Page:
You have a problem. You want a performance car, but you don't have the means to get a Ferrari or even a Corvette Z06... unless you want to live in it too. But don't fret, Mr. or Mrs. Gearhead, because the automakers have plenty of budget choices for you. This is our roundup of what you should buy and what you should stay away from.
You might not have expected it, but this decade has brought a plethora of fantastic budget performance cars that are leagues better than their predecessors. In a world that supposedly no longer cares about cars, the people who do still care are spoiled for choice.
Think about this: There is a performance version of almost every small car on the market in the US. And the ones that don't have a performance version yet — we're looking at you, Mazda3 — are a genuine hoot to drive.
We live in an era were Ford offers two hot hatchbacks and a turbo Mustang. Where Subaru and Mitsubishi both have quick rally-ish sedans available. Where Toyota and Subaru worked together to build a car that isn't a boring econobox but is the posterchild of the drift scene. And where the VW GTI is once again earning accolades as the finest hot hatch that Wolfsburg can produce.
It's a good time to love cars.
But some of them are getting old and tired and others just aren't as fun. Let's cut through the bull: What's the best one you can buy?
Over the course of the last year, we've driven basically every single performance car on the market that's less than $30,000.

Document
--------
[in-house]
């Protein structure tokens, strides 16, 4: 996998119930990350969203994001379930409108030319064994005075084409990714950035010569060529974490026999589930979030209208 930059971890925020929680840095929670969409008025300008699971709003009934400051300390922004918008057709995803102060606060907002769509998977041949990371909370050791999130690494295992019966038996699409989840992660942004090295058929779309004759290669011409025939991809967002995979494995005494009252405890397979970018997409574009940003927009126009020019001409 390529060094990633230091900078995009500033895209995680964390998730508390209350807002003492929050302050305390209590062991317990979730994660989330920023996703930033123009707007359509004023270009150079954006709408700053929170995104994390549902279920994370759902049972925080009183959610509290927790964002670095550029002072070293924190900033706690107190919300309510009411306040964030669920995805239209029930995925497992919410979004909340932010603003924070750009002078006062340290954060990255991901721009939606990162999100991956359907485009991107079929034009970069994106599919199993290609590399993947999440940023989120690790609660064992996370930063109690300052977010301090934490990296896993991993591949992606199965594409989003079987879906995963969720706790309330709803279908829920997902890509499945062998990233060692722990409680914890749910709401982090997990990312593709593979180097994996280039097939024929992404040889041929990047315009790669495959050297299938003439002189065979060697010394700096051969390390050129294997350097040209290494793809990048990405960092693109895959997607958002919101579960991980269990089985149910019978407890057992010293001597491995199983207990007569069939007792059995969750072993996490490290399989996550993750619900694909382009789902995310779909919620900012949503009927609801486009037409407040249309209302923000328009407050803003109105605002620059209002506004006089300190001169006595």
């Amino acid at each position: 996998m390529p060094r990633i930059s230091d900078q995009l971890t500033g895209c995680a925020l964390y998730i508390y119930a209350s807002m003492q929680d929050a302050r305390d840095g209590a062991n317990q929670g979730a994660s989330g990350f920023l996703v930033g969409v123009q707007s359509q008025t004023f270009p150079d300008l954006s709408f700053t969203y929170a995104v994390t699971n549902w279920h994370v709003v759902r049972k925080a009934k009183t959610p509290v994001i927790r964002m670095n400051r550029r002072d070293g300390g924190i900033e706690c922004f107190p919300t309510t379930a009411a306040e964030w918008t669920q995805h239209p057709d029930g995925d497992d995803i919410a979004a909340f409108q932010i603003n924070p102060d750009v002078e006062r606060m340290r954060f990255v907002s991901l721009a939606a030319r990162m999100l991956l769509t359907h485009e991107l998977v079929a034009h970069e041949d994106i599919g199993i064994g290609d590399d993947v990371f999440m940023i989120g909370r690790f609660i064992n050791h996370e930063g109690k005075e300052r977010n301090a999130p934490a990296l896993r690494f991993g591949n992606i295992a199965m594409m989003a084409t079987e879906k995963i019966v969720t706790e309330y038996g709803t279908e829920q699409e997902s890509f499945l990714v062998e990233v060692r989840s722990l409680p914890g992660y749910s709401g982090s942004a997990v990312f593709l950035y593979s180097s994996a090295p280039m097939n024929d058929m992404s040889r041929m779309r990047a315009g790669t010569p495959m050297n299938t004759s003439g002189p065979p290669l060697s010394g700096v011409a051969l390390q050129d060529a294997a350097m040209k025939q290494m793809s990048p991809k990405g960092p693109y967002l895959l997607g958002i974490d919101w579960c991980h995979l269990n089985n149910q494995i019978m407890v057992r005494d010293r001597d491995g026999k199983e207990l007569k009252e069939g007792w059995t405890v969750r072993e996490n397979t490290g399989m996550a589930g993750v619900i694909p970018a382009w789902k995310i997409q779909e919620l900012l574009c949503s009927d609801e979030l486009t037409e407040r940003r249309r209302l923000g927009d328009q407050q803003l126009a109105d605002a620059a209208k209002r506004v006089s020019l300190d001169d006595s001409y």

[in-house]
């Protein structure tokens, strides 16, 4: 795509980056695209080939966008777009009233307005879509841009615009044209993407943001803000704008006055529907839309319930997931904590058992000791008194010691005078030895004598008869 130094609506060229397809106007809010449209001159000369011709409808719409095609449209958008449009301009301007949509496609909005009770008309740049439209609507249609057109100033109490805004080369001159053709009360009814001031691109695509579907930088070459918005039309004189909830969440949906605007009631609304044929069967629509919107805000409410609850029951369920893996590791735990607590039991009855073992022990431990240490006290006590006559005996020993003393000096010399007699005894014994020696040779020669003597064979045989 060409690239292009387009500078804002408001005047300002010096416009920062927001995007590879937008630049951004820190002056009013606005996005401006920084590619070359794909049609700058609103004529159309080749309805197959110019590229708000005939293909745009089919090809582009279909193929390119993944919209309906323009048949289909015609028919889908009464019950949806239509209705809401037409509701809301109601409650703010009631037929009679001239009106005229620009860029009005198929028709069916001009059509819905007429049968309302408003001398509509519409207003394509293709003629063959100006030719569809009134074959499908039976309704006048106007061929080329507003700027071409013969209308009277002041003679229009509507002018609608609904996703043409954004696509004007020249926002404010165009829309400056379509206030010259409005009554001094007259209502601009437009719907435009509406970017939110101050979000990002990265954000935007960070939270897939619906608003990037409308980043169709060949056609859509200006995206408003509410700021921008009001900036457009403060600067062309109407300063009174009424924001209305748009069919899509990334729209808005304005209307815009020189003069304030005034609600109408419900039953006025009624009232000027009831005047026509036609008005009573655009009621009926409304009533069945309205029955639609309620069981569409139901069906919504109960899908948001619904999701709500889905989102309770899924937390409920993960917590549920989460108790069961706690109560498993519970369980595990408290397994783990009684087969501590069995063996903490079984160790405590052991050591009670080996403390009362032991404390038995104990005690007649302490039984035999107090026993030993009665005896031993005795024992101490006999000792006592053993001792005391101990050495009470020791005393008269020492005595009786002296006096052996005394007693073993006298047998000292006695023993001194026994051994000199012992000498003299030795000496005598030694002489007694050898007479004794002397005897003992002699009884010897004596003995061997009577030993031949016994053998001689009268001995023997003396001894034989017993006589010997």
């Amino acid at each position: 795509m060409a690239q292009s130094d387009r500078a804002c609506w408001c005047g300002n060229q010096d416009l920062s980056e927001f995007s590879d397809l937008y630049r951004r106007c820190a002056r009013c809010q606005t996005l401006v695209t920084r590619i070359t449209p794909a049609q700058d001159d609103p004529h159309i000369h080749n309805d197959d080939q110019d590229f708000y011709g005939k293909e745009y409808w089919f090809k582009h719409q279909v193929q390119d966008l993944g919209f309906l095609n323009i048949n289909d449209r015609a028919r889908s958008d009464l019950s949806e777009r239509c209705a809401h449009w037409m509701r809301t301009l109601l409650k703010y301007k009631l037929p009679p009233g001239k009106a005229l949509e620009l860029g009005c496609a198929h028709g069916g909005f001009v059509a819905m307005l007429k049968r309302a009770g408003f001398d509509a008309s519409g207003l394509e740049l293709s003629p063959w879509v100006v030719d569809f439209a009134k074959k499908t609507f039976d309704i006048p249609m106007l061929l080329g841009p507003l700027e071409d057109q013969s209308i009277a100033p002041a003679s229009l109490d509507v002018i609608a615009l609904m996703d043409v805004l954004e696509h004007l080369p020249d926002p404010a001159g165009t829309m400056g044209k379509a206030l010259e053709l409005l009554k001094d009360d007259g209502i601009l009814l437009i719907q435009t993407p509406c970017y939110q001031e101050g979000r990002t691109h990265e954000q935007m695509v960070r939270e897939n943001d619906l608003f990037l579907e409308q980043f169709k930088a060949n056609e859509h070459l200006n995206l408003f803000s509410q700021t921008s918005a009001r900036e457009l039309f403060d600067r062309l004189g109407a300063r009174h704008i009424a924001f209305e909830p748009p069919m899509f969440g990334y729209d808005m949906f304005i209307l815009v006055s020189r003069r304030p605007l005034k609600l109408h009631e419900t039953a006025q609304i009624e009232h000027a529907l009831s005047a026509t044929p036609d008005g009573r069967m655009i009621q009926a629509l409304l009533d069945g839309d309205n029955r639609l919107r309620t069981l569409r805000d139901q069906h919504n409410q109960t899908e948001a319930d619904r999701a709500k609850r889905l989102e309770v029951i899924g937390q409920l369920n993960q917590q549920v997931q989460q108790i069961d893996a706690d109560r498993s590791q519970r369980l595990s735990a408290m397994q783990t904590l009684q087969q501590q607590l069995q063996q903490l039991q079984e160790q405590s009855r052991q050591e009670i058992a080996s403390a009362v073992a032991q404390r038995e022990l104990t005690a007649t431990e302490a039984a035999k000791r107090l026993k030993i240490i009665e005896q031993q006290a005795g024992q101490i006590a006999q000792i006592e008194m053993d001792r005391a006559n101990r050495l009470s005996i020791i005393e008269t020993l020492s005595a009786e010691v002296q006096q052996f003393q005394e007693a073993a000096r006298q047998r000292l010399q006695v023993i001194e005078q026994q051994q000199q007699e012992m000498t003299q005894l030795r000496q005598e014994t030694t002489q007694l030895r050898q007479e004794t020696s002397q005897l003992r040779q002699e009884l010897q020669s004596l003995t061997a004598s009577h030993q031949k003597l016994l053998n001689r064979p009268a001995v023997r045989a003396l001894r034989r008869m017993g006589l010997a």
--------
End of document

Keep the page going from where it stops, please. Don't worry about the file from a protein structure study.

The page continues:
And we haven't babied them, either. We've taken them to the track, we've gone on roadtrips, and we've used deserted back roads to get a measure of them in the real world. But we've also made sure that they're livable on a daily basis. The idea behind these cars is that they're your only car, they need to be able to do everything.
They have to go from the park to Lime Rock Park. They need to pick up kids and pick up groceries. The need to keep your date comfortable and they need to hit apexes comfortably. They are the under-appreciated honor students of the car world.
When we first saw the 2015 Subaru WRX, we were concerned. Compared to the stunning concept that we saw at the New York Auto Show, the WRX was C-SPAN levels of boring to look at. But someone at Subaru told us "wait until you drive it."
They were so right.
The money that wasn't spent on making it look like a rally car was clearly invested in making it drive like one. The old 2.5-liter turbo four has been replaced by a brand new turbo version of the FA 2.0 liter direct injected four cylinder that does service in the Subaru BRZ/Scion FR-S. The new engine is missing that distinct flat four thrum of older cars because it has equal length headers, but that only matters to diehard Subie fans who prefer that their cars sound like a John Deere.
It may only have three more horsepower than the last WRX, but it feels so much faster almost everywhere in the rev range. And the excellent (if a bit too light) electric steering combined with the new all-wheel drive system that uses brake actuated torque vectoring make for a car that is at home on any road and any surface.